Thus, TeleHealth Access for Seniors has partnered with community health clinics across the nation that serves these populations, including International Community Health Services, Community Health Center of Snohomish County which has multiple clinics throughout the County, and HealthPoint with multiple clinics throughout South King County.

Within a post-pandemic world, the organization will strive to continue its work in promoting digital connectivity between patients in need and their healthcare providers. 

To make a device donation, you can fill out this Google Form. TeleHealth Access for Seniors Volunteers will then be in touch to coordinate with donors for contactless pickup/shipping. Those wishing to make a monetary donation can visit their GoFundMe fundraiser. They encourage that you select “Washington TeleHealth A4S” under the “Referred by” section to ensure their donation goes to Washington state. Each $65 allows us to buy a brand new Android tablet for patients in need.

Mario Lotmore

Mario Lotmore is originally from The Bahamas and for the last seven years has called Mukilteo, WA his home. Having lived in every region of the United States has exposed him to various cultures, people, and approaches to life. Lotmore created the Lynnwood Times to represent the character of a diverse and growing Lynnwood. The launching of the city’s free community newspaper will only help bring neighborhoods together. Lotmore was an industrial engineer by trade and proven success implementing and managing lean accountable processes and policies within his eighteen years of operations excellence, strategic development, and project management in the aerospace, manufacturing, and banking industries. Over his career he has saved and created hundreds of union and non-union jobs. Lotmore is the President of a Homeowner Association, an active Science Technology Engineering and Mathematics volunteer in his community, and former Boeing 747 Diversity Council leader. Mario’s talent is finding “that recipe” of shared destiny to effectively improve the quality of life for others.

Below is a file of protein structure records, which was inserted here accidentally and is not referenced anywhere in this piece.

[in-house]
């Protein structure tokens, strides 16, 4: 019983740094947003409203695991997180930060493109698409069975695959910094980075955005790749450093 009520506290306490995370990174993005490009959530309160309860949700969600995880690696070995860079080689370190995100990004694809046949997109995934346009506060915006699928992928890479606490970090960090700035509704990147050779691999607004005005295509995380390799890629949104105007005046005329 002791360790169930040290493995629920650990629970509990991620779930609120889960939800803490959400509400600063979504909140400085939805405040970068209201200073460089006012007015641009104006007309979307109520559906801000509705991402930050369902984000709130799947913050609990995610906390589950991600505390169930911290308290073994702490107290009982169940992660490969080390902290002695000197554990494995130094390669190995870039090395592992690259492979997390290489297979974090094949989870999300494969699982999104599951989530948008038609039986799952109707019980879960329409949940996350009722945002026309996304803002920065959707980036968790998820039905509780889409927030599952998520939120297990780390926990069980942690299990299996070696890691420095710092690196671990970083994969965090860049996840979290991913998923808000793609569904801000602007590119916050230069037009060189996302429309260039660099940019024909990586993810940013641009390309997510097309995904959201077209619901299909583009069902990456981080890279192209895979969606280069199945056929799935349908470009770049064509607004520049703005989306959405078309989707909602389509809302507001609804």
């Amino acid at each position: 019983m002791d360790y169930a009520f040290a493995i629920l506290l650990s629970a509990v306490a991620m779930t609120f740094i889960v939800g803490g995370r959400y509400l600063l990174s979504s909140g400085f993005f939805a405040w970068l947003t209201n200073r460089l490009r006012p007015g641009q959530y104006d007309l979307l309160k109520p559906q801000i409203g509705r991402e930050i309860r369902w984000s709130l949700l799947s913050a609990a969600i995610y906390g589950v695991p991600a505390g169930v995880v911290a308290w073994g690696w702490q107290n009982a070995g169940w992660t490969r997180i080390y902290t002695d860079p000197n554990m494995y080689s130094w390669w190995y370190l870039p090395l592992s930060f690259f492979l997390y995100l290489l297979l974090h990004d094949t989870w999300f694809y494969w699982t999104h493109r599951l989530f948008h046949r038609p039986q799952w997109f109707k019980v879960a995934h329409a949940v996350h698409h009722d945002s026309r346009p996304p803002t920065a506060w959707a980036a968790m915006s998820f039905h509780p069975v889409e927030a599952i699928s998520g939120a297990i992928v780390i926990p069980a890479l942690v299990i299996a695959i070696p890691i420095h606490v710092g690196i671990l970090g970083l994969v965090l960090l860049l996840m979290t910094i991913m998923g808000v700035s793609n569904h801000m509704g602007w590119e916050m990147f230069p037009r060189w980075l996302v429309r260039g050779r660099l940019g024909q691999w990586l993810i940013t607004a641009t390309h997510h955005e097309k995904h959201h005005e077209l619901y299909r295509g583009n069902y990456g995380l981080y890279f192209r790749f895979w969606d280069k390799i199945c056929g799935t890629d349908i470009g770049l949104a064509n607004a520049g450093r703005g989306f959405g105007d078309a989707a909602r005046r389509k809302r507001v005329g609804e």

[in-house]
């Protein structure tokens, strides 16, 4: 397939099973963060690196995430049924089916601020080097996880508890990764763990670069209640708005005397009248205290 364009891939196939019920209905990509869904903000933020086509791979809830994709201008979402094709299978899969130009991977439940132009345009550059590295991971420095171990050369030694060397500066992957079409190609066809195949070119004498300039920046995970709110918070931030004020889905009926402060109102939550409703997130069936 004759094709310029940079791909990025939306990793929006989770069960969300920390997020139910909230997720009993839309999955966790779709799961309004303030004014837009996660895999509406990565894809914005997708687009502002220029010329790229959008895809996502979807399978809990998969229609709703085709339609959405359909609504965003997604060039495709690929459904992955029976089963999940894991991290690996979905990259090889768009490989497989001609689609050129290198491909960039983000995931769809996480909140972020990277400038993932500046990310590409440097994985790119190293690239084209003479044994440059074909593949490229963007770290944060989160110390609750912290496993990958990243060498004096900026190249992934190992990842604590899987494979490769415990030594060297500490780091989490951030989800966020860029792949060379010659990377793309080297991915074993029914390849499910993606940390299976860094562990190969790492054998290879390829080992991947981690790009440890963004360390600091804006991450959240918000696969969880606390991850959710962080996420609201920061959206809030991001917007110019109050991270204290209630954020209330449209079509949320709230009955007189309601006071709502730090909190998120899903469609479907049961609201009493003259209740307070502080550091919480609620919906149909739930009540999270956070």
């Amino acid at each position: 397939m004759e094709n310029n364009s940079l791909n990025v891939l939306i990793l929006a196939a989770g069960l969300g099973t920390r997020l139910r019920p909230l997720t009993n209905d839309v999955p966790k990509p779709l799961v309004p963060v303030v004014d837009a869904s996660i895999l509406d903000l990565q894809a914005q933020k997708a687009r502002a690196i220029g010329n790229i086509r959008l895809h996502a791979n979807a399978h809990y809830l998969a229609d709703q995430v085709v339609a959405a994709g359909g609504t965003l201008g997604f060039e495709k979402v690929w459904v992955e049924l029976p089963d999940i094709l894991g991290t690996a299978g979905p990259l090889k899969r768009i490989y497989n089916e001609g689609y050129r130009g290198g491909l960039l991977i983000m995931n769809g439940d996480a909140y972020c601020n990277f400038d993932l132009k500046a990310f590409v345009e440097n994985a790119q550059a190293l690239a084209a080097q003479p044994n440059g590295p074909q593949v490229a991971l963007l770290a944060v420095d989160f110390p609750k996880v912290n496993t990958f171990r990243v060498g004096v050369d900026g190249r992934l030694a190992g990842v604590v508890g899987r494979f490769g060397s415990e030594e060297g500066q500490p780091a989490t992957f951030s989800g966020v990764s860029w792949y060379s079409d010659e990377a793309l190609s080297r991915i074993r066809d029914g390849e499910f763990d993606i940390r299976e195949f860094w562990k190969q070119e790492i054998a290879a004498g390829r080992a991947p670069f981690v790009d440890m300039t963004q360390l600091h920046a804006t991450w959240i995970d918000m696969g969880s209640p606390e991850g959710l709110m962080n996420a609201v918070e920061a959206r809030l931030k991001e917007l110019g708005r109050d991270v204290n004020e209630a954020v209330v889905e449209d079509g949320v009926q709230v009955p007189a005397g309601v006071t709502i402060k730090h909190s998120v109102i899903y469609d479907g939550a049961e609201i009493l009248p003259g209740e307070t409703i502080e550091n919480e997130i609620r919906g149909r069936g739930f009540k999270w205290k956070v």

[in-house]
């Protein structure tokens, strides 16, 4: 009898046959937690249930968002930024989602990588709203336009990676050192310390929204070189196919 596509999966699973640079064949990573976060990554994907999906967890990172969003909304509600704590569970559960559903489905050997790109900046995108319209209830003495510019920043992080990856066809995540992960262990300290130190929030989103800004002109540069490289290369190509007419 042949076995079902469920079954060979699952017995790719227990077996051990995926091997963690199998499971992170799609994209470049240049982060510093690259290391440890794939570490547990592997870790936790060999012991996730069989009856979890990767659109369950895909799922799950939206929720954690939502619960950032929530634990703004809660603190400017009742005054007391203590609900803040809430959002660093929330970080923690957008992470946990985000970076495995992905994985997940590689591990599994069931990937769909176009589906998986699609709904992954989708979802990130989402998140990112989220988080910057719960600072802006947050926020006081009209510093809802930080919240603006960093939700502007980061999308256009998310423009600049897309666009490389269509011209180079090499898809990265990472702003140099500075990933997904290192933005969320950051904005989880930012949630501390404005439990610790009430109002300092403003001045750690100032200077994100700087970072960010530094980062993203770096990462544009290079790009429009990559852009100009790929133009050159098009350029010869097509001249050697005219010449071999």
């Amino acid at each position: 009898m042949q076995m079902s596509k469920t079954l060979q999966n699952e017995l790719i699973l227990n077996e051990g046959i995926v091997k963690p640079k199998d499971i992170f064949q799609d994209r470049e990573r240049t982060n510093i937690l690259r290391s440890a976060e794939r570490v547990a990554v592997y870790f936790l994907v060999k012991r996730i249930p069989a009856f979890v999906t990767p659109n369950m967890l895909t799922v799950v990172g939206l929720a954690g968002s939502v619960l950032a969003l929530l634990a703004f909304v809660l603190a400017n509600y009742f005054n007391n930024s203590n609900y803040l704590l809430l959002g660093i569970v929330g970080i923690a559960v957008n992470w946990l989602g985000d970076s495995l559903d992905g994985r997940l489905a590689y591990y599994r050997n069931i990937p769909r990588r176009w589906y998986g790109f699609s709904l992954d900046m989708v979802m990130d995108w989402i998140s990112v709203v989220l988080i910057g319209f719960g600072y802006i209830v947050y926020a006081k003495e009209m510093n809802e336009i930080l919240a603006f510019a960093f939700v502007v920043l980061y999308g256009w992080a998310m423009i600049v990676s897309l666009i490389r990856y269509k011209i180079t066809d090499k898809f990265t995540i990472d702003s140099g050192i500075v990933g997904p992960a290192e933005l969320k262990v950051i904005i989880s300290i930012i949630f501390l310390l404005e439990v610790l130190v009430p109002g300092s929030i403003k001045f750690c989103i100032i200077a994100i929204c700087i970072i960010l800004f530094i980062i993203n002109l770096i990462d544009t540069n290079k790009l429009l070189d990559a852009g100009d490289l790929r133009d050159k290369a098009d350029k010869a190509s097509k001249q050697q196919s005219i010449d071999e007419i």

Mario Lotmore has 886 posts and counting. See all posts by Mario Lotmore

Leave a Reply

Your email address will not be published. Required fields are marked *


Notice: Undefined offset: -1 in /home/mlotmore/lynnwoodtimes.com/wp-content/themes/colormag-pro/inc/widgets/colormag-weather-widget.php on line 178